So it’s back to the grind…spring break is over, and that means I graduate in just a little over ONE MONTH! AHHHHH that’s terrifying! My spring break was really cool…I got to travel to Washington, DC to attend a conference with my research advisor through the TURC program! I got to see all of the sights while I was there, which makes me really, really happy because seeing the original Constitution, Bill of Rights, Declaration of Independence, and standing in the exact spot where Martin Luther King, Jr. gave his “I Have a Dream Speech” is every Political Science major’s dream. It was so neat!
I also got to go to the Smithsonian and see the WWII memorial, the Korean War memorial, the Vietnam War memorial, and the Pentagon 9/11 memorial. They were all so beautiful! I was so grateful I had the opportunity to see them! All around, it was an amazing spring break, and I’m so thankful that I had the chance to travel to DC–a city that I’ve wanted to see my whole life–and it’s all thanks to the TURC program at TU! I never thought I’d have an opportunity like this one, but I’m so grateful that I did!
I can’t wait to write to you all next time, because by then I’ll be on the brink of graduation. I officially enrolled in law school today (eek!), so I guess I really am a big kid now. I’ll be sure to keep you all updated on all of the happenings in my life! Until then, adios and happy spring!
Today’s Tuesday with Tulsa blog post was written by Dr. Joli Jensen, Professor of Communication at The University of Tulsa. We asked Dr. Jensen to tell us about the Communication Department at TU, and this is what she had to say….
I love teaching in the TU communication department because we teach relevant courses on media, culture and society that attract creative, engaged students. We have carefully designed our curriculum to blend theoretical, historical and skills courses so that our graduates understand the history, limits and possibilities of today’s media, and learn the skills to thrive as citizens, consumers and participants in the new media environment.
Our majors can choose to specialize in journalism, advertising/pr or media studies. They learn how to think and write clearly and effectively for print communication, and how to use broadcasting, graphic design, and documentary techniques for electronic communication. We want to be sure that our majors can combine various modes of communication for effective participation in the emerging digital age.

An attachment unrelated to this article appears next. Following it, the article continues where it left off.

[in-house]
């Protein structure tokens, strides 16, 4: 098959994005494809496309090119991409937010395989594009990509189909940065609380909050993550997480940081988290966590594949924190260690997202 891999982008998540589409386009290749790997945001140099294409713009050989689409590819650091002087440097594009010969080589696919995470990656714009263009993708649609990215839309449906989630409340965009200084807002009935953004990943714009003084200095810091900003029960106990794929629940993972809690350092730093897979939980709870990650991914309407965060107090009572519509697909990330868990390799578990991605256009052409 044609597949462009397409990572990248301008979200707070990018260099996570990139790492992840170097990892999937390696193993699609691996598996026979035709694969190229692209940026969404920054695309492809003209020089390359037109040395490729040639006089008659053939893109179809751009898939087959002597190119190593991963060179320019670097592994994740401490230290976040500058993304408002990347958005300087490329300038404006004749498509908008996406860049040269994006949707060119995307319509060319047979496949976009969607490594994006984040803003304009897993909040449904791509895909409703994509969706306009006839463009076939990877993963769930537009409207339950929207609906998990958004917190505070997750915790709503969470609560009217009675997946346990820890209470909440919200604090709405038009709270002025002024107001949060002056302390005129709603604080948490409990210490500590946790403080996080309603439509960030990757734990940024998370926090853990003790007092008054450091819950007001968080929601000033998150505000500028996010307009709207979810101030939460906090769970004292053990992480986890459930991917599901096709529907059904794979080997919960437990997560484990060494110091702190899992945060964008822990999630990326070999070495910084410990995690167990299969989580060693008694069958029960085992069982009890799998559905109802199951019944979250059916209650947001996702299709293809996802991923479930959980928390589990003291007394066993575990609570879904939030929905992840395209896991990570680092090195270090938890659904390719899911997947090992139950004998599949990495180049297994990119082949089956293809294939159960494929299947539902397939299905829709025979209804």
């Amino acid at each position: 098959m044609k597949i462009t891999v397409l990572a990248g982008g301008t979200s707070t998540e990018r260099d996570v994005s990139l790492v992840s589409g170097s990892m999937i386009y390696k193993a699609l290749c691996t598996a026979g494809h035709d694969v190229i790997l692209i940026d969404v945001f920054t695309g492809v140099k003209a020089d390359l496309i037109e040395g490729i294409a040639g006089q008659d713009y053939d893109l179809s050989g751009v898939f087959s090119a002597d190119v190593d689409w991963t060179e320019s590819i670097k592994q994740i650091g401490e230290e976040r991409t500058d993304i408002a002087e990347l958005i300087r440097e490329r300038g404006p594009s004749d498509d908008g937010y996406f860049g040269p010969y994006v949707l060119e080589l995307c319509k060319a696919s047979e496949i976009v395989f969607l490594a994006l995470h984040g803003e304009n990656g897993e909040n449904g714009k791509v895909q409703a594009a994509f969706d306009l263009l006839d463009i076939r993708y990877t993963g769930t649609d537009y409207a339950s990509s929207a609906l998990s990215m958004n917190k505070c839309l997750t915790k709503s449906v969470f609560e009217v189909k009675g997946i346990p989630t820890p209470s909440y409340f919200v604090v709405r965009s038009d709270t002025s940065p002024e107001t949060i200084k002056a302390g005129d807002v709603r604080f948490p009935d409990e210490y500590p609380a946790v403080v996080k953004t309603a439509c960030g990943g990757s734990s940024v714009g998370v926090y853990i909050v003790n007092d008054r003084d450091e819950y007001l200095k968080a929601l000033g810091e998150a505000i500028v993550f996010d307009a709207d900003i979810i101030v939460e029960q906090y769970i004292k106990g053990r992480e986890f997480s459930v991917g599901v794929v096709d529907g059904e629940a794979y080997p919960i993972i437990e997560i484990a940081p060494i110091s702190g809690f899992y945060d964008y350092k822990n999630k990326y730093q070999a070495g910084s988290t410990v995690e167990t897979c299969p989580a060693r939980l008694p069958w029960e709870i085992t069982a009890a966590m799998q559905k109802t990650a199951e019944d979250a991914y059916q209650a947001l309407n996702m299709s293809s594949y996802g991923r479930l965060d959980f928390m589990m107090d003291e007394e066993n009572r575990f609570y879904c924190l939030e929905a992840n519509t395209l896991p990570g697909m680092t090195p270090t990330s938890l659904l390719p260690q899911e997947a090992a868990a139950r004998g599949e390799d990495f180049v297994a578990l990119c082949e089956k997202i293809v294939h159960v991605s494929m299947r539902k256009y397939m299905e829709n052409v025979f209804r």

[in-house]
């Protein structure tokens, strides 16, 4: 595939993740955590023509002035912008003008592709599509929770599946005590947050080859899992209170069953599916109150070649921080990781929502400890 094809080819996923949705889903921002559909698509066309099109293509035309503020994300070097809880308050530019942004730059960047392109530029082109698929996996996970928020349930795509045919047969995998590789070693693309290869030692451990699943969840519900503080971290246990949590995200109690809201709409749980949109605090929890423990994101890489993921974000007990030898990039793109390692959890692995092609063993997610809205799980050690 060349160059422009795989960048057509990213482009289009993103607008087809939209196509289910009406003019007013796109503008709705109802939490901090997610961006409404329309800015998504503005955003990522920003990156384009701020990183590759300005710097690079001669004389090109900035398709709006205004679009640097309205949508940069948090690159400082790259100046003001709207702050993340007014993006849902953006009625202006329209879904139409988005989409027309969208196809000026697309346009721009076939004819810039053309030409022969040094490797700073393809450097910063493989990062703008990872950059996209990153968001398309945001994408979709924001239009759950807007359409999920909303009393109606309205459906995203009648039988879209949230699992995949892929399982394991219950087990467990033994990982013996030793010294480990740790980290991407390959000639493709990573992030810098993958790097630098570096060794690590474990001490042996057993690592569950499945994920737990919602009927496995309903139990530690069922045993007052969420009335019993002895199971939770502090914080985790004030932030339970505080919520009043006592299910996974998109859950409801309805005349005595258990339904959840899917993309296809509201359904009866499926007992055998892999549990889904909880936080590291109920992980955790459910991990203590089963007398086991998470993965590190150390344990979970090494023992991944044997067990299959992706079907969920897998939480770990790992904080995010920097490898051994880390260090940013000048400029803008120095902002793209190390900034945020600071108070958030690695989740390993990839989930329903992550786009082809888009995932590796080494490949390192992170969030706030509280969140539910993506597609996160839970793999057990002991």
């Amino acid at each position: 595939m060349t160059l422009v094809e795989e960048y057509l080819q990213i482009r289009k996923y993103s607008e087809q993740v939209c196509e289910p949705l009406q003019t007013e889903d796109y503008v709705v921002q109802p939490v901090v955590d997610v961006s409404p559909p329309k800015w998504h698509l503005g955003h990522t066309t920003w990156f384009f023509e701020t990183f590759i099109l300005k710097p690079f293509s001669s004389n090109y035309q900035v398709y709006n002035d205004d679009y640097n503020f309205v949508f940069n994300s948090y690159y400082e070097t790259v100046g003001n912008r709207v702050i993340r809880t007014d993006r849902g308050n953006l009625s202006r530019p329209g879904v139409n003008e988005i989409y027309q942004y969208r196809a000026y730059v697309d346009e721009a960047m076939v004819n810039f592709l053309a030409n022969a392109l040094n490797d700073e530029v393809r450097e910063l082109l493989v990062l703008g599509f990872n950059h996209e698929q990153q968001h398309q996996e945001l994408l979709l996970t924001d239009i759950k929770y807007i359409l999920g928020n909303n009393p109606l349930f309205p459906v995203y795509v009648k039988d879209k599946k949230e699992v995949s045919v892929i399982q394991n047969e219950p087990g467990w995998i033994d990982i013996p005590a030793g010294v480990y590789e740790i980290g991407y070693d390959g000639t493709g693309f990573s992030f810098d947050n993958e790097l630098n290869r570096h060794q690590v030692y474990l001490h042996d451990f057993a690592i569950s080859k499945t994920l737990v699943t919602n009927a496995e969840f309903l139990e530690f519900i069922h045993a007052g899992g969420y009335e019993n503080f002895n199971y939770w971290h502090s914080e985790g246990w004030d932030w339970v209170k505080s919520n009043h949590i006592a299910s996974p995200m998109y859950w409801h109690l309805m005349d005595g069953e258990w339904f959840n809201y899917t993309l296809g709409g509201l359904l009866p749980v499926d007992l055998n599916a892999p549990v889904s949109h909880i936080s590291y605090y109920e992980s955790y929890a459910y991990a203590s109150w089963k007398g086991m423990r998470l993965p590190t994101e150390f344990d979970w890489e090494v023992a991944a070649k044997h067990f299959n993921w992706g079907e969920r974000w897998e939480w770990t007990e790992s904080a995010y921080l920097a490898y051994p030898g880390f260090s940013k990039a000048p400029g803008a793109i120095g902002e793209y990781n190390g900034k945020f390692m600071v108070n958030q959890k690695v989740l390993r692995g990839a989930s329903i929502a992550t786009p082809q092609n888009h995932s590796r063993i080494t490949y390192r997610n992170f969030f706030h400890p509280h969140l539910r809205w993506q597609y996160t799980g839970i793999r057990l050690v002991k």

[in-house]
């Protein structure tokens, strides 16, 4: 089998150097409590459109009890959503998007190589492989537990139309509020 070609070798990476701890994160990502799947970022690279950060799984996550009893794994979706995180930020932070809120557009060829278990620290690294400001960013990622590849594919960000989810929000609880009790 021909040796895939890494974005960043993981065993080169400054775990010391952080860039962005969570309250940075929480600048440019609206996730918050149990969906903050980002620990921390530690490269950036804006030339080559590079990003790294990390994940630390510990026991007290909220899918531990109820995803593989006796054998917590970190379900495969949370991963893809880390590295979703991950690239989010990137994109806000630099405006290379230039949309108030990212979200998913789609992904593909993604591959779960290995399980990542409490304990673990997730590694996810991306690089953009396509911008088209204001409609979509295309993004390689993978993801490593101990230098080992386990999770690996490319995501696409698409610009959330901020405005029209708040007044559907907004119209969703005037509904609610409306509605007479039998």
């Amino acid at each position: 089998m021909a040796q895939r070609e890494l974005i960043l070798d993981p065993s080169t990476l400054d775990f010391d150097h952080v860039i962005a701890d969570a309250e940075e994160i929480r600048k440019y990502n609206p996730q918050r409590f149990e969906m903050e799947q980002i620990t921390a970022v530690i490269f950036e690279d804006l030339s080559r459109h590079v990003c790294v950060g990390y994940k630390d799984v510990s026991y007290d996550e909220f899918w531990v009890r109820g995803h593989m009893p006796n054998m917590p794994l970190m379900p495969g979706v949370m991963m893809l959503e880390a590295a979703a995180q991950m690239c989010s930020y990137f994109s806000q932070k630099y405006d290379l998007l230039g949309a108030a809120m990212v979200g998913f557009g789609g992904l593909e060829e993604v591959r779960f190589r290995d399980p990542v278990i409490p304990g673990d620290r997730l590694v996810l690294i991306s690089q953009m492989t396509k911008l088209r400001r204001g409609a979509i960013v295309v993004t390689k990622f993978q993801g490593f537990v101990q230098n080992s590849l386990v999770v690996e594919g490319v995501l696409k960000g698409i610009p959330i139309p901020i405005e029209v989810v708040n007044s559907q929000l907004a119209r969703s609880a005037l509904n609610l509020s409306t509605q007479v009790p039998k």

Our graduates find employment in both profit and non-profit organizations, since there is always demand for students who can think and write well, plan campaigns, create innovative content, and use new media technologies, including social media, effectively.
Our faculty is always available to help each student shape their coursework to meet their goals. As professors, we not only teach, but also do research in media studies–our specialty interests include Native American images, country music, the Soviet Internet, and sports and computer games. Our adjunct faculty members are currently active in local journalism, public relations and advertising, and bring their expertise and connections into the classroom.
TU is a very supportive environment for communication students. You can write for our campus newspaper, the Collegian, as well as produce shows for our campus TV station, TUTV (click here to view TUTV’s programming). We have a public radio station, KWGS. Our faculty are also involved in various certificate programs, including Creative Writing, Women’s and Gender Studies, Native American Studies, Museum Studies, and Arts Management. We are developing a Digital Studies certificate right now.
So, if you are interested in communication, and want to understand and participate in the media, then TU gives you LOTS of ways to develop the insights and skills you’ll need. Feel free to contact me, our department chair Dr.Mark Brewin, or any of us, for more information—
Today’s Tuesday with Tulsa blog post was written by Dr. Denise Dutton, Assistant Provost & Director of the Honors Program at TU.
Yesterday I had the privilege of talking about the Honors Program here at TU with some prospective students who were participating in Tulsa Time. It happened to be Presidents’ Day. And so, unsurprisingly, as I described how the Honors seminars invite students to investigate the big question, “What constitutes a well-lived life?” I was struck by the similarities between the virtues that mark great statesmanship and the habits of mind honed by our Honors scholars. In the course of reflecting upon just two of these similarities, I hope to give you a taste of the kind of intellectual community that grows out of our Honors seminars and the larger tradition of living freely and deliberately of which it is a part. Continue reading
Today’s Tuesday with Tulsa blog post was written by Dr. Lori Leonard, Associate Professor of MIS at The University of Tulsa. We asked her to tell us about the Management Information Systems program at TU. Here’s what she had to say…
I am often asked about the MIS program and why it is less heard of than other business programs such as accounting and finance. My answer generally is, “when people hear the word computers, they immediately think of computer science.” MIS is business-based, where as computer science is not. If you like technology and business, read on to learn more about what an MIS degree can do for you.